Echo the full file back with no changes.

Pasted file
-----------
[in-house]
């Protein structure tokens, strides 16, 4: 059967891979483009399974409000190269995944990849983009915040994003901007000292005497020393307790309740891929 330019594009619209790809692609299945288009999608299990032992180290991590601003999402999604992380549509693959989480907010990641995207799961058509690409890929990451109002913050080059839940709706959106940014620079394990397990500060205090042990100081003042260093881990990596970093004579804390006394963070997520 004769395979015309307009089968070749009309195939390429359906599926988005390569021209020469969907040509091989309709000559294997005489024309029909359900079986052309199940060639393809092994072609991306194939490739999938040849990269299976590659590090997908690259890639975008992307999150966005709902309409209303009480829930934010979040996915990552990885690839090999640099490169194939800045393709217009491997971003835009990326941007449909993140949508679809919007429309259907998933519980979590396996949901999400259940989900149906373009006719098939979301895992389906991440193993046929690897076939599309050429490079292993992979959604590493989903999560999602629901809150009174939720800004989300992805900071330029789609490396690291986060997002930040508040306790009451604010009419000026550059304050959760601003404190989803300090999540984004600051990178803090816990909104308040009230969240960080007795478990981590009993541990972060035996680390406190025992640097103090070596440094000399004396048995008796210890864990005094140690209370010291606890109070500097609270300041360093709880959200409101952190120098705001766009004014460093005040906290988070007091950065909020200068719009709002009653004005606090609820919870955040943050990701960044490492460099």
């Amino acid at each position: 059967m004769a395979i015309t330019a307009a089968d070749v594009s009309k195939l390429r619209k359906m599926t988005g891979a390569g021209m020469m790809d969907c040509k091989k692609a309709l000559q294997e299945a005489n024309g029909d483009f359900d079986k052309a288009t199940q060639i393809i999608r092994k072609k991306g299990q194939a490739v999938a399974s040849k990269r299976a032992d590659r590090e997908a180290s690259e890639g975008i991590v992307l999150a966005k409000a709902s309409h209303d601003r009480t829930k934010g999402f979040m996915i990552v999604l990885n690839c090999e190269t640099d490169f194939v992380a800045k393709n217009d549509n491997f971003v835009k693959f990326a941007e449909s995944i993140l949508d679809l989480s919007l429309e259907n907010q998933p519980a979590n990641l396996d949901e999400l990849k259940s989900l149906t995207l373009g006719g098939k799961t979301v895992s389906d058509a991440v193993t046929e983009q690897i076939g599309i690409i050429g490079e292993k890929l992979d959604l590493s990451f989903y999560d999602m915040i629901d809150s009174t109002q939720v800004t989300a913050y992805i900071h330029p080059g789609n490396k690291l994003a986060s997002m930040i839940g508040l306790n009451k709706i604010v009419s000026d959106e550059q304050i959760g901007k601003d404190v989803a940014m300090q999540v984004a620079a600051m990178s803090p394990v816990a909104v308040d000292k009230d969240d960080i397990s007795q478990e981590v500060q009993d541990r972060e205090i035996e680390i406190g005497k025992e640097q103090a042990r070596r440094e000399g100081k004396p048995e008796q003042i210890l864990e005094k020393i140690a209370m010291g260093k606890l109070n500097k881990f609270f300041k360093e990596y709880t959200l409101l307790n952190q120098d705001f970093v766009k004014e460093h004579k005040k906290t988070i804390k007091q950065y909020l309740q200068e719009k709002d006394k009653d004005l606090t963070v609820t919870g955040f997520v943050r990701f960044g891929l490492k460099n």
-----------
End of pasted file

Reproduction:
[in-house]
């Protein structure tokens, strides 16, 4: 059967891979483009399974409000190269995944990849983009915040994003901007000292005497020393307790309740891929 330019594009619209790809692609299945288009999608299990032992180290991590601003999402999604992380549509693959989480907010990641995207799961058509690409890929990451109002913050080059839940709706959106940014620079394990397990500060205090042990100081003042260093881990990596970093004579804390006394963070997520 004769395979015309307009089968070749009309195939390429359906599926988005390569021209020469969907040509091989309709000559294997005489024309029909359900079986052309199940060639393809092994072609991306194939490739999938040849990269299976590659590090997908690259890639975008992307999150966005709902309409209303009480829930934010979040996915990552990885690839090999640099490169194939800045393709217009491997971003835009990326941007449909993140949508679809919007429309259907998933519980979590396996949901999400259940989900149906373009006719098939979301895992389906991440193993046929690897076939599309050429490079292993992979959604590493989903999560999602629901809150009174939720800004989300992805900071330029789609490396690291986060997002930040508040306790009451604010009419000026550059304050959760601003404190989803300090999540984004600051990178803090816990909104308040009230969240960080007795478990981590009993541990972060035996680390406190025992640097103090070596440094000399004396048995008796210890864990005094140690209370010291606890109070500097609270300041360093709880959200409101952190120098705001766009004014460093005040906290988070007091950065909020200068719009709002009653004005606090609820919870955040943050990701960044490492460099």
């Amino acid at each position: 059967m004769a395979i015309t330019a307009a089968d070749v594009s009309k195939l390429r619209k359906m599926t988005g891979a390569g021209m020469m790809d969907c040509k091989k692609a309709l000559q294997e299945a005489n024309g029909d483009f359900d079986k052309a288009t199940q060639i393809i999608r092994k072609k991306g299990q194939a490739v999938a399974s040849k990269r299976a032992d590659r590090e997908a180290s690259e890639g975008i991590v992307l999150a966005k409000a709902s309409h209303d601003r009480t829930k934010g999402f979040m996915i990552v999604l990885n690839c090999e190269t640099d490169f194939v992380a800045k393709n217009d549509n491997f971003v835009k693959f990326a941007e449909s995944i993140l949508d679809l989480s919007l429309e259907n907010q998933p519980a979590n990641l396996d949901e999400l990849k259940s989900l149906t995207l373009g006719g098939k799961t979301v895992s389906d058509a991440v193993t046929e983009q690897i076939g599309i690409i050429g490079e292993k890929l992979d959604l590493s990451f989903y999560d999602m915040i629901d809150s009174t109002q939720v800004t989300a913050y992805i900071h330029p080059g789609n490396k690291l994003a986060s997002m930040i839940g508040l306790n009451k709706i604010v009419s000026d959106e550059q304050i959760g901007k601003d404190v989803a940014m300090q999540v984004a620079a600051m990178s803090p394990v816990a909104v308040d000292k009230d969240d960080i397990s007795q478990e981590v500060q009993d541990r972060e205090i035996e680390i406190g005497k025992e640097q103090a042990r070596r440094e000399g100081k004396p048995e008796q003042i210890l864990e005094k020393i140690a209370m010291g260093k606890l109070n500097k881990f609270f300041k360093e990596y709880t959200l409101l307790n952190q120098d705001f970093v766009k004014e460093h004579k005040k906290t988070i804390k007091q950065y909020l309740q200068e719009k709002d006394k009653d004005l606090t963070v609820t919870g955040f997520v943050r990701f960044g891929l490492k460099n």